The customization in Ravenfield goes even further with the thousands of mods available for it on the Steam Workshop. There are hundreds of different weapons, skin, vehicles, and map packs that you can use to play out pretty much any scenario that you can think of. There are also mutators available that can fundamentally change the gameplay. This is where I see the real fun in Ravenfield coming from. Getting to mix and match mods to create your perfect scenario, whether it be WW2 or Warhammer, is what really brings the fun out of Ravenfield. There is an in-game map maker that you can use to make your own maps that you can upload to the workshop.
The mods and customization options in Ravenfield make the game very fun as you can make the game whatever you want it to be. Although some problems limit the combat scenarios that you can make. The biggest problem is the AI. The game being single-player means that your enjoyment of it will be affected by how good the bots are. While the bots in the game function well enough to make the game fun, they could be greatly improved upon. The bots operate in two modes. Either they are trying to defend a flag, or they are trying to capture one. You can make battle plans that will make your allies more likely to defend or attack a certain flag, but it is not always perfect. There is also a squad command option that allows you to recruit allies to your squad that will follow you around. You can give them orders, such as getting in a vehicle or moving to a particular spot. The few times I tried using this function did not really work out for me, as the bots would not do what I was trying to tell them. When the bots are defending a flag, they will oftentimes just crouch right next to it all in one big huddle, waiting for an enemy to enter their sights. There is also a small quirk where bots will oftentimes crouch-walk to where they need to go rather than sprinting.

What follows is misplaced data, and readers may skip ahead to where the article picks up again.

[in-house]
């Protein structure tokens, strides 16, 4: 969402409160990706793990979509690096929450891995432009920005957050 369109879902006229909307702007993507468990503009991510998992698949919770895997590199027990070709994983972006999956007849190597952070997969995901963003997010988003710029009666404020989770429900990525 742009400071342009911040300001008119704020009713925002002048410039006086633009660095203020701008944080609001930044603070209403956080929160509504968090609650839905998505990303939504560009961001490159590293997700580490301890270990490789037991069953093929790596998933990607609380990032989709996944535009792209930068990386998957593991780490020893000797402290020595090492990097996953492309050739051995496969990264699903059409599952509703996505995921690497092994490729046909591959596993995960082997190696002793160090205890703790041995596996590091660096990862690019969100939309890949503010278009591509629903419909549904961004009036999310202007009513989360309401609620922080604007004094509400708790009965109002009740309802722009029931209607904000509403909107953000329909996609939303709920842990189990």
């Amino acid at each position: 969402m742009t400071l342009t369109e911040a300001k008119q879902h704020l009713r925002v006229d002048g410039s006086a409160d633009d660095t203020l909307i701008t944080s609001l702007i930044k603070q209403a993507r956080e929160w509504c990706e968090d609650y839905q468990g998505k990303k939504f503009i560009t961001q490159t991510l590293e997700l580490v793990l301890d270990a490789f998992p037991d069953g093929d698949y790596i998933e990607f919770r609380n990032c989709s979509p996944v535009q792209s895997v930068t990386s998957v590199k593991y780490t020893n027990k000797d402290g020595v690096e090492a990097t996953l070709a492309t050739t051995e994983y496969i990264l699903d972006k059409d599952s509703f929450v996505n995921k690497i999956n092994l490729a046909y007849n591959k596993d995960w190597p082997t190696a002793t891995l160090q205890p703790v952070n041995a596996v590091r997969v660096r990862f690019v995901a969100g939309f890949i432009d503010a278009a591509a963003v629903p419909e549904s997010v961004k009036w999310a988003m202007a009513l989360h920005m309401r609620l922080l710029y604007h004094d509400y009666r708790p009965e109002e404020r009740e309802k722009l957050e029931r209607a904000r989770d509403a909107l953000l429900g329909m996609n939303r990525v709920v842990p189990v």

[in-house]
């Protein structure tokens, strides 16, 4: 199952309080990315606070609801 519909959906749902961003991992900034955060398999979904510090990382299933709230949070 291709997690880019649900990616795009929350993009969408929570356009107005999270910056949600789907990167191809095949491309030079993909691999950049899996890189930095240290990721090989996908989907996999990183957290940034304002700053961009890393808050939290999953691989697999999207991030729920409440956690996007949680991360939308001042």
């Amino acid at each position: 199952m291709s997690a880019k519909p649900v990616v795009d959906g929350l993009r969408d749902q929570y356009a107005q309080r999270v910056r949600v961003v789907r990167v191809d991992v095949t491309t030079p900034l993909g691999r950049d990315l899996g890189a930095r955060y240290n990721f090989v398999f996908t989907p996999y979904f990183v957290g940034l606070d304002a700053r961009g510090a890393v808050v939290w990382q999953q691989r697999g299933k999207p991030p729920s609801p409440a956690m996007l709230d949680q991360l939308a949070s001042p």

The performance of the game is another problem. Depending on how good your computer is will greatly dictate how many bots you can have and what mods will work well. I, for example, can only have about one hundred bots before the game drops frames enough to be unplayable. This is not always the case, however, as the size and complexity of the map also play into the performance of the game. The mods you have installed can also affect how long the game takes to start up as all the mods are loaded before you can play anything. The game is not an unoptimized mess, but it certainly could use some improvements.
Ravenfield is a very fun game to play. It is a game that replicates the best parts of Battlefield and other big-scale FPS games. The main strength of the game is its abundance of mods and customization options that allow for a very large amount of replayability. The performance and AI in the game do hold it back. However, I do not think that these two issues make it completely unfun. If you like the epic large-scale battles of Battlefield or similar games but don’t like the multiplayer aspect, then I would highly recommend picking up Ravenfield. If I ever feel the need to relax and play a low-stress shooter, this game is my go-to.